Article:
Counting down to 2022!


The following is from All About Equine Animal Rescue:


Recapping 2021 as We Welcome 2022

In the midst of our move, 2021 is rapidly coming to a close. We’re sad we’ve not been able to share our traditional 31 stories for them month of December, so we thought we’d recap the year to show who you’ve helped in 2021.

Distressed Sanctuary Support to 9

In ongoing support to a distressed sanctuary, AAE took in seven horses (Mila, Rory, Jack, Nash, Dakota, Clay, and Duke) and two pigs over the course of the year, and the sanctuary wound down operations after animal control initially intervened. All but Jack have received much needed dental and hoof care, vaccines, and deworming. They were microchipped and DNA tested, too. Jack is a 12-ish mustang that was never touched (for years) at the sanctuary. Jack had five days of Liberty work with Patrick Sullivan when he visited AAE, then later spent some time at Monty Roberts International Learning Center with Clay and Duke. Jack participated in a mustang gentling program, while Clay and Duke participated in a starting program. Jack is slowly accepting human touch, but he’s still reactive and untrusting with humans. Mila had eye issues that were treated and resolved. Dakota had extensive heel cracks that extended into his coronary band in both hind hooves. On top of that, through his vet exam, we discovered he has no vision in one eye. Rory spent some time with a trainer and worked on a bucking issue. Nash’s needs were met with basic care updates. He’s a very handsome lady’s man. He loves his girls, and he let’s the other’s know it! Clay’s hooves were a bit of a wreck, and finally, after a few trim cycles, they seem to be unfolding like a flower blooming…everything falling in place. Mila quickly found her forever home.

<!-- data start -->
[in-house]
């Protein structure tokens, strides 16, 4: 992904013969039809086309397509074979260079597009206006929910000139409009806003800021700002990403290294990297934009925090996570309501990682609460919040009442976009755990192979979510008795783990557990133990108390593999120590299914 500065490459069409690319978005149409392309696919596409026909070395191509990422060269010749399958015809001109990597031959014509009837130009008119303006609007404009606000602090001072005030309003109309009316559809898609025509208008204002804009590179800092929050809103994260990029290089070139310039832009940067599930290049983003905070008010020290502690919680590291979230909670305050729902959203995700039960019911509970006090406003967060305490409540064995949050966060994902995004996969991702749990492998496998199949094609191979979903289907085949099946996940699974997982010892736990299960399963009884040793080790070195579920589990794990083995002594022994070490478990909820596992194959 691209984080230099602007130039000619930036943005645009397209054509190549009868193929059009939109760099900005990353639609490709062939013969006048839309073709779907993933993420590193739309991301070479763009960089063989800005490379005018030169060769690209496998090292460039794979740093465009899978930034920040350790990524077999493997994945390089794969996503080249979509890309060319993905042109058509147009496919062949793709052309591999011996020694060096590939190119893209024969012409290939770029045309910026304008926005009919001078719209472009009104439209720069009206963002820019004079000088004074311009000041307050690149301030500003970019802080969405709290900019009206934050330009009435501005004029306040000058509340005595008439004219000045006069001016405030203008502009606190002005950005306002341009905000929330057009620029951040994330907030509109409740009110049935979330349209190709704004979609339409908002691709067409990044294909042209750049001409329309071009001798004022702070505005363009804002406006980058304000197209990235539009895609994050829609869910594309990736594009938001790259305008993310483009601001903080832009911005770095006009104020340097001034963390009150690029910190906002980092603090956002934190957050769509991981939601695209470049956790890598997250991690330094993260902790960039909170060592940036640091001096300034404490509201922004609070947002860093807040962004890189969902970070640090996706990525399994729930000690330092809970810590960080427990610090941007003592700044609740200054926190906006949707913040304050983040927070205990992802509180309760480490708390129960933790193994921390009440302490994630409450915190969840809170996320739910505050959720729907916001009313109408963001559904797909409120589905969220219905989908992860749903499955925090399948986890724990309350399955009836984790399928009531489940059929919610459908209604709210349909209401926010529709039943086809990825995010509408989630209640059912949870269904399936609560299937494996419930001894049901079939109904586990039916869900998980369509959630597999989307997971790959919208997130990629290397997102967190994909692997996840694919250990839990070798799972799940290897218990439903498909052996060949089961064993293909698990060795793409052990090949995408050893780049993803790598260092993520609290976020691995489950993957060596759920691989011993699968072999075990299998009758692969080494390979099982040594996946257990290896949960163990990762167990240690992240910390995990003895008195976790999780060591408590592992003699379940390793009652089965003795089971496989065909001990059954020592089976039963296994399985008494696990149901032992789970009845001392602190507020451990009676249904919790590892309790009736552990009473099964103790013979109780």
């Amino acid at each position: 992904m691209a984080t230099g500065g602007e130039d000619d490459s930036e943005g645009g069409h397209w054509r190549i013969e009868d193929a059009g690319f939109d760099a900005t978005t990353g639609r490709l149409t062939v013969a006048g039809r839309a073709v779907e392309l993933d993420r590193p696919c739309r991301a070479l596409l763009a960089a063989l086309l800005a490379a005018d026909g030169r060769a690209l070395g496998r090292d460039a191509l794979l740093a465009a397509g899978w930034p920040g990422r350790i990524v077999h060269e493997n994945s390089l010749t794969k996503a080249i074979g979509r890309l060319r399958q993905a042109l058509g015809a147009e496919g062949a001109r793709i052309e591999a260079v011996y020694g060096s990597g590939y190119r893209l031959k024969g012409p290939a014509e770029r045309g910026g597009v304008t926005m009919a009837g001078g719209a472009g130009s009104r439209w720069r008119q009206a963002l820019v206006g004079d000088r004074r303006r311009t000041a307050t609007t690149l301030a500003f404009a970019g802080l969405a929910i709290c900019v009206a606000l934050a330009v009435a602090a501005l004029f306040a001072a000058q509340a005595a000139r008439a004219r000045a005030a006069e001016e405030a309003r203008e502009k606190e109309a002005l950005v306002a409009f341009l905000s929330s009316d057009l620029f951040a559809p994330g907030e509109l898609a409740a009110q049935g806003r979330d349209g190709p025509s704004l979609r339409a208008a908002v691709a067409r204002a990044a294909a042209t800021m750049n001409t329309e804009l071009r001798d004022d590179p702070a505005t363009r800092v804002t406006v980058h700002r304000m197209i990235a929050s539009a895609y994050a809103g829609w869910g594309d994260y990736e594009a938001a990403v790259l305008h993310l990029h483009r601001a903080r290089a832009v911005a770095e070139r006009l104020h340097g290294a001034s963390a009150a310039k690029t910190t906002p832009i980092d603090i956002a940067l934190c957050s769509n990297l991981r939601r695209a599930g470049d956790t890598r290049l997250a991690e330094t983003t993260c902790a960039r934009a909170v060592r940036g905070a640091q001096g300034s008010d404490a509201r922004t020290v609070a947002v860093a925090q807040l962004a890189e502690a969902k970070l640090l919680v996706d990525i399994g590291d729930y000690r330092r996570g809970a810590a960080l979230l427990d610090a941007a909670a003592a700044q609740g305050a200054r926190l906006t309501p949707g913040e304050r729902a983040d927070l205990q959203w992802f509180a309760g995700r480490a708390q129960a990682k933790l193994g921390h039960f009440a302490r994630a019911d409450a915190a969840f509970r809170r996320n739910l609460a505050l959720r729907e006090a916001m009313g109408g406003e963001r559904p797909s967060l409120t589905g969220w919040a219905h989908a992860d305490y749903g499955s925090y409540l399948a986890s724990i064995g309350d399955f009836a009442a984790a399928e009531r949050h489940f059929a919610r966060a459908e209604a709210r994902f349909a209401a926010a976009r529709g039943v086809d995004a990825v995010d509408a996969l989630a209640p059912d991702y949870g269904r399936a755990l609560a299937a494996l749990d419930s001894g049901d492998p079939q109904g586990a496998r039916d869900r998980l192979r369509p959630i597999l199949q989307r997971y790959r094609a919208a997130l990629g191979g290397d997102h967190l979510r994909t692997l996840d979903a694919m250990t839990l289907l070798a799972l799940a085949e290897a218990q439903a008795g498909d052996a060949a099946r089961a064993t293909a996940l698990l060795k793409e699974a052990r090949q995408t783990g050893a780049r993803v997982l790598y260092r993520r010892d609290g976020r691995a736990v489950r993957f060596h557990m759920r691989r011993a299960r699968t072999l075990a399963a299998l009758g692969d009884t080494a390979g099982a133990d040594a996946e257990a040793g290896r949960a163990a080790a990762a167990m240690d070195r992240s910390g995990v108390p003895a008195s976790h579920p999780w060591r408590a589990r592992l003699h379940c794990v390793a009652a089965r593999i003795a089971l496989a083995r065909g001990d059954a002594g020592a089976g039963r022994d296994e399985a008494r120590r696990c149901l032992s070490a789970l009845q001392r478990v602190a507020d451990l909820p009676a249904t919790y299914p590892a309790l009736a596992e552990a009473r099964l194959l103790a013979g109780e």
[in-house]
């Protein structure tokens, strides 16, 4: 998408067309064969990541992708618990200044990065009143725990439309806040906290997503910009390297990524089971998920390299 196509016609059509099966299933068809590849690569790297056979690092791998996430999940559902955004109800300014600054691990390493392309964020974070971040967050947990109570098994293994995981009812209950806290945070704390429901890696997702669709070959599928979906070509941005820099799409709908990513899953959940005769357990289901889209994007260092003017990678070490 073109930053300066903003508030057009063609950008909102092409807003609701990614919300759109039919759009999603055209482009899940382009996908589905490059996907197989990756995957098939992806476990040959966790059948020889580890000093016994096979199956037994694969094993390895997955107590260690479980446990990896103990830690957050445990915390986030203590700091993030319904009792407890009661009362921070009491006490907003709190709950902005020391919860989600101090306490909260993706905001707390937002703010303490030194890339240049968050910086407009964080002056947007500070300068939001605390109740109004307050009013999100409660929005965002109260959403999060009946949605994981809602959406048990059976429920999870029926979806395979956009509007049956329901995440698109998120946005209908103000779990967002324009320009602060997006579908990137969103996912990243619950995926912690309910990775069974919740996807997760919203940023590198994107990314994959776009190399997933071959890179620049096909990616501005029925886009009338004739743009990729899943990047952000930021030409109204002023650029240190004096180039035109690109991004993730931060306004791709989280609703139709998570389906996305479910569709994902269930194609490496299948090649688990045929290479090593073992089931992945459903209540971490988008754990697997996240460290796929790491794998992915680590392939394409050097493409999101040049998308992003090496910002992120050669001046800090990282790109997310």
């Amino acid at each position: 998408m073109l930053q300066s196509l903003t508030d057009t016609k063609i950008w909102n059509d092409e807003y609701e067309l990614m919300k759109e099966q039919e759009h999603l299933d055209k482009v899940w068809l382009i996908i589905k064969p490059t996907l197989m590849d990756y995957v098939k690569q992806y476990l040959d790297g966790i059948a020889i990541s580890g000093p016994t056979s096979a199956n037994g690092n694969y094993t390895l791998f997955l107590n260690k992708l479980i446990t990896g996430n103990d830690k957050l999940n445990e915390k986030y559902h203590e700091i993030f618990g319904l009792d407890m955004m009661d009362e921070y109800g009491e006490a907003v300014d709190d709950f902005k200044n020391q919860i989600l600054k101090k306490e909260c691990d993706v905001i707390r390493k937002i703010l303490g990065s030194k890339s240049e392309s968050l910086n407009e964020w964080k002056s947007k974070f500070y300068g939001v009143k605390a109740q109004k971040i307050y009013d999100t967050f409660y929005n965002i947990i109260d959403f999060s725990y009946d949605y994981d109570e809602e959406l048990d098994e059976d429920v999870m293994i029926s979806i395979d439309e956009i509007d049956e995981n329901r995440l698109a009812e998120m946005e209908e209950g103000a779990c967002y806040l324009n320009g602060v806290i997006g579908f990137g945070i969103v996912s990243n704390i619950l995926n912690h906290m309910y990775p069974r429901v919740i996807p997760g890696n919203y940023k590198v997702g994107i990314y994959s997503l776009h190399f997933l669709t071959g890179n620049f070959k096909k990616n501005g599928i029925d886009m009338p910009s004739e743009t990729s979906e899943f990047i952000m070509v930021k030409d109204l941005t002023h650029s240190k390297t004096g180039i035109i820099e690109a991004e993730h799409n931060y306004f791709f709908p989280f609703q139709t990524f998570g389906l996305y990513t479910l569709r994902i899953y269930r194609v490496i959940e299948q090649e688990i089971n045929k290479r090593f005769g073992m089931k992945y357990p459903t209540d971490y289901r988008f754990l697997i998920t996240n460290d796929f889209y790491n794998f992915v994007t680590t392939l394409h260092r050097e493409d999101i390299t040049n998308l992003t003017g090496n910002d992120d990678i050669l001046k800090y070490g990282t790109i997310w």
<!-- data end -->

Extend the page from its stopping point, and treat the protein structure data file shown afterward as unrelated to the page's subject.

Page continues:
Oscar and Oliver were severely overweight, so much so that fat pads covered their eyes (they could not see), and their bellies dragged on the ground. Their tusks and toes were much overgrown, as well. They were vetted. tusks and toes trimmed, and placed on a very restricted diet. It’s taken many months to melt away the fat and so they can see. Poor lil piggies, they’re still looking for a farm sanctuary or a better pig home to live out their days. Can anyone help?

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